- The natural world has limited capacity to adapt to the speed and pace of warming, with plants and animals unable to shift habitats, maintain migration patterns, or survive intense heat waves and wildfires. The report estimates that 2°C warming will put 10 percent of all plant and animal species at high risk of extinction.
- The urgency of where we are now means that significant investments must be made in the next few years if we are to adapt to the current consequences of climate change, and to prevent the worst projected scenarios that we will otherwise face.
Actions such as NbS to address the impacts of climate change not only increase adaptation, but also fight hunger, poverty, inequality and help maintain ecosystem health and the liveability of the Earth for current and future generations. “Nature-based Solutions” are mentioned 457 times over the report’s 3675 pages, and some of the reported successes, limitations and recommendations for NbS for adaptation and resilience include:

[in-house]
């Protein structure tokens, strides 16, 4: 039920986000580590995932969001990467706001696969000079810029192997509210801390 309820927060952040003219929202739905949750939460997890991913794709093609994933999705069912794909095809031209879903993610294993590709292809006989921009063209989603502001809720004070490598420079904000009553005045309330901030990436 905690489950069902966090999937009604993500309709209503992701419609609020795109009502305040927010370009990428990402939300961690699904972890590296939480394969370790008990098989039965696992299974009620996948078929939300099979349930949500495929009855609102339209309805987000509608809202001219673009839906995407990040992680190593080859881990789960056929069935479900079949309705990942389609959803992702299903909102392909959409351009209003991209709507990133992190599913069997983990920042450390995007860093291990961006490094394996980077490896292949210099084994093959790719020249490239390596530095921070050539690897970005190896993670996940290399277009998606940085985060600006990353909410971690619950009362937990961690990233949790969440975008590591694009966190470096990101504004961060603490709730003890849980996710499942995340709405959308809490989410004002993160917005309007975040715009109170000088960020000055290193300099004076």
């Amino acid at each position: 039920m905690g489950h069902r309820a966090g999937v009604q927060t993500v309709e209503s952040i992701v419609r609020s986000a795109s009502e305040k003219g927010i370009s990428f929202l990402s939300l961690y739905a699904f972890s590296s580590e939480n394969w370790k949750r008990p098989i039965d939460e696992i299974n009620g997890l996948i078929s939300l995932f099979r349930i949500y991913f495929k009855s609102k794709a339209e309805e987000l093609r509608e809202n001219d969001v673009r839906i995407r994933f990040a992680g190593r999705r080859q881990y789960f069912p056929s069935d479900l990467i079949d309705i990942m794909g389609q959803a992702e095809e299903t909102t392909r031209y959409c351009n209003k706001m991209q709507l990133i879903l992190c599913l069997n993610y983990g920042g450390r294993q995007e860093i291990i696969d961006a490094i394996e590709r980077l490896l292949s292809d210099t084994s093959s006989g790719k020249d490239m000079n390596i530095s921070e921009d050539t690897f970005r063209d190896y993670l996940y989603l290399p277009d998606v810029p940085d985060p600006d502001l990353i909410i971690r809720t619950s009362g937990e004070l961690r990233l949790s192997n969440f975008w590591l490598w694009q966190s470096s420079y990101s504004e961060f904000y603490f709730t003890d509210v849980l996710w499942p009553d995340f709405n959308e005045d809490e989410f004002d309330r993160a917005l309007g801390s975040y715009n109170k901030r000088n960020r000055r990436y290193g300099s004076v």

- NbS such as ecosystem approaches to fisheries, agricultural diversification, agroforestry and other ecological practices support long term productivity and ecosystem services such as pest control, soil health, pollination and buffering of temperature extremes, but potential and trade-offs vary by socio-economic context, ecosystem zone, species combinations and institutional support.
- Ecosystem-based approaches support food security, nutrition and livelihoods when alongside inclusive equitable governance processes.
- Urban infrastructure that incorporates NbS can help to integrate inclusive adaptation strategies into development. NbS for adaptation are underway in many cities and settlements in different world regions, but not all are being developed and evaluated through consultation and coproduction with diverse and marginalized urban communities.
- Monitoring and evaluation frameworks that incorporate questions of justice, ecological health and multi-sector considerations can help effectiveness in places where the adoption of NbS is still emerging.
- Key innovations in NbS have not been matched by innovation in adaptation, and face challenges when up-scaling.